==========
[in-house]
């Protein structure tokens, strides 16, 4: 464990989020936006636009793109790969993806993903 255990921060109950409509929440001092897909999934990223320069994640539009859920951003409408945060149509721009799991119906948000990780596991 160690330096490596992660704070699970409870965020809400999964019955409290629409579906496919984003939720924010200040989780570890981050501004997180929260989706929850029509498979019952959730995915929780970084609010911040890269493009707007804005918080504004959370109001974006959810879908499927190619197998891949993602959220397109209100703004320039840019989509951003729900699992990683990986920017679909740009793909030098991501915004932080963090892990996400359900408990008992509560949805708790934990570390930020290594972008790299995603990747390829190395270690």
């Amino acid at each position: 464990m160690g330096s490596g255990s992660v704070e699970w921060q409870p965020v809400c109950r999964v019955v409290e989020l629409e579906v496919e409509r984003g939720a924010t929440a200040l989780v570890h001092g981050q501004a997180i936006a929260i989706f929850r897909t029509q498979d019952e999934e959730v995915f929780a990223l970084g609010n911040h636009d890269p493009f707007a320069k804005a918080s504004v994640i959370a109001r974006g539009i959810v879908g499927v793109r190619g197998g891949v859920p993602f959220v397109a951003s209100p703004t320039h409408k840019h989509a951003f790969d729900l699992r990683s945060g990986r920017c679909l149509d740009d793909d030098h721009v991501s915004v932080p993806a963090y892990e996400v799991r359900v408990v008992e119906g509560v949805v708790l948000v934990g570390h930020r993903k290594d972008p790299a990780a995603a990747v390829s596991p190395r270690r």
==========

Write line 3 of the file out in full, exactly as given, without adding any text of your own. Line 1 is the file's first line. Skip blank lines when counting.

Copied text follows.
């Amino acid at each position: 464990m160690g330096s490596g255990s992660v704070e699970w921060q409870p965020v809400c109950r999964v019955v409290e989020l629409e579906v496919e409509r984003g939720a924010t929440a200040l989780v570890h001092g981050q501004a997180i936006a929260i989706f929850r897909t029509q498979d019952e999934e959730v995915f929780a990223l970084g609010n911040h636009d890269p493009f707007a320069k804005a918080s504004v994640i959370a109001r974006g539009i959810v879908g499927v793109r190619g197998g891949v859920p993602f959220v397109a951003s209100p703004t320039h409408k840019h989509a951003f790969d729900l699992r990683s945060g990986r920017c679909l149509d740009d793909d030098h721009v991501s915004v932080p993806a963090y892990e996400v799991r359900v408990v008992e119906g509560v949805v708790l948000v934990g570390h930020r993903k290594d972008p790299a990780a995603a990747v390829s596991p190395r270690r």